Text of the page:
Mutilation by modification of the genitalia may cause permanent full or partial sexual impairment to its victims (male or female) depending on the kind of disfigurement performed. In some cases, death may follow. During war and civil strife, sexual mutilation may be inflicted as an act of torture, reprisal or as a victory ritual on prisoners and their families. In peacetime and in certain societies or groups, specific mutilations (circumcision, castration, clitoridectomy, etc.) constitute institutionalized practices addressed to certain or all of its members with prophylactic, therapeutic, repressive, discriminatory, religious or statutory aims. When inflicted unlawfully, maliciously, and without consent, deprivation of a member of the body by disablement disfigurement, the rendering of it useless, is considered a criminal act (mayhem).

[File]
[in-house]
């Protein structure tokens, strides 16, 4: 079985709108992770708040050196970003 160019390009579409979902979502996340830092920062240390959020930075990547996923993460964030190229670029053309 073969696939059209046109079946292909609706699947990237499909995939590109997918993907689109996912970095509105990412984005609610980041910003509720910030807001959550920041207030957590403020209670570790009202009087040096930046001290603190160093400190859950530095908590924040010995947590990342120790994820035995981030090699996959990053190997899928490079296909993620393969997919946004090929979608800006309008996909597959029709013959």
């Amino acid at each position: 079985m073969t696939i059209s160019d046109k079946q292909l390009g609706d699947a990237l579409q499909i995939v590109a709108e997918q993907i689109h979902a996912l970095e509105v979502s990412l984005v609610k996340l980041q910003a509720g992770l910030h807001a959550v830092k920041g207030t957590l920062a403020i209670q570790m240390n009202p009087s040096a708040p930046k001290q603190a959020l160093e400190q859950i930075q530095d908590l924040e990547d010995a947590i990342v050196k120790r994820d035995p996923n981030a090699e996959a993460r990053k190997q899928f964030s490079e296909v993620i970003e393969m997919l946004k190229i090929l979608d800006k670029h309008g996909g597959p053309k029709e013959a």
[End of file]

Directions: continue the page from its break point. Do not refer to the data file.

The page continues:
The best known and most widespread forms of genital mutilation are circumcision and castration. In certain western sub-cultures, individuals pierce the clitoris, penis or nipples in order to insert padlocks, rivets or wire devices for decorative or symbolic purposes.
The amputation of normal, healthy, sexually functioning tissue from an unconsenting infant or inadequately informed child raises pertinent ethical questions. Sexual mutilation is a human rights issue.